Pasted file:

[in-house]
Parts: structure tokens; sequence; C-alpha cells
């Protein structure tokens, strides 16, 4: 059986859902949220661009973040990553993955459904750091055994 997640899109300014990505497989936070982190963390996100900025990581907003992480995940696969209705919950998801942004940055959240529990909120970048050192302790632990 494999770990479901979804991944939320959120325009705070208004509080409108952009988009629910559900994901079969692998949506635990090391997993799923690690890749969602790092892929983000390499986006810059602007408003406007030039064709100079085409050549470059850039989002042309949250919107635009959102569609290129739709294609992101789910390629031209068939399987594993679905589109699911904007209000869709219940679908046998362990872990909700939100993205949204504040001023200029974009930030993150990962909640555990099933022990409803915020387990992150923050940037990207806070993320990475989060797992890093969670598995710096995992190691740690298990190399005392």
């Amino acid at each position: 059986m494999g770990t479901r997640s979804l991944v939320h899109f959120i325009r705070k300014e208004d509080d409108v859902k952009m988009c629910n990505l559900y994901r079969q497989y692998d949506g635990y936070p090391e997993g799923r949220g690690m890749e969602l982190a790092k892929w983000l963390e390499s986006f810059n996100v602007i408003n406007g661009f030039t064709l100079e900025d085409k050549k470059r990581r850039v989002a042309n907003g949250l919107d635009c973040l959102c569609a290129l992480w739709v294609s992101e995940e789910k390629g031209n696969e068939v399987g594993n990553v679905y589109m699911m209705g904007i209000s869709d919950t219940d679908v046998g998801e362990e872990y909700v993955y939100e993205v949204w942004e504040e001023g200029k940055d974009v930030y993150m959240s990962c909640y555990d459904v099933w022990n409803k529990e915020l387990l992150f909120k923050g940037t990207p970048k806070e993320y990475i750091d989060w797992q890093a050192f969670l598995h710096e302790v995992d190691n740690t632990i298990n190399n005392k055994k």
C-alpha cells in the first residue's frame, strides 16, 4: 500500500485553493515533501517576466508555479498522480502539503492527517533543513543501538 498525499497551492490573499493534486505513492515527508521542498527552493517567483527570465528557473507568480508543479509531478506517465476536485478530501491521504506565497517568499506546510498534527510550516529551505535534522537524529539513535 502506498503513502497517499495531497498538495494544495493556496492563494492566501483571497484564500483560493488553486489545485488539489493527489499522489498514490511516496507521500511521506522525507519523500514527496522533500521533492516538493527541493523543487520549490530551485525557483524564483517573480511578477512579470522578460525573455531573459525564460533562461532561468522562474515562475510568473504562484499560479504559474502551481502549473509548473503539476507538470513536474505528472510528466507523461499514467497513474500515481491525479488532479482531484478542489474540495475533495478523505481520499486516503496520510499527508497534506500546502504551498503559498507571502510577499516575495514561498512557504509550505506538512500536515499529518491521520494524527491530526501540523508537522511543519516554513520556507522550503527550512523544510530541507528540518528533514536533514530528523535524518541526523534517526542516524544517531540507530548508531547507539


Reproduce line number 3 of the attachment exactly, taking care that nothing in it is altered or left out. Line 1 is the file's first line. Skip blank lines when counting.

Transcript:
């Protein structure tokens, strides 16, 4: 059986859902949220661009973040990553993955459904750091055994 997640899109300014990505497989936070982190963390996100900025990581907003992480995940696969209705919950998801942004940055959240529990909120970048050192302790632990 494999770990479901979804991944939320959120325009705070208004509080409108952009988009629910559900994901079969692998949506635990090391997993799923690690890749969602790092892929983000390499986006810059602007408003406007030039064709100079085409050549470059850039989002042309949250919107635009959102569609290129739709294609992101789910390629031209068939399987594993679905589109699911904007209000869709219940679908046998362990872990909700939100993205949204504040001023200029974009930030993150990962909640555990099933022990409803915020387990992150923050940037990207806070993320990475989060797992890093969670598995710096995992190691740690298990190399005392």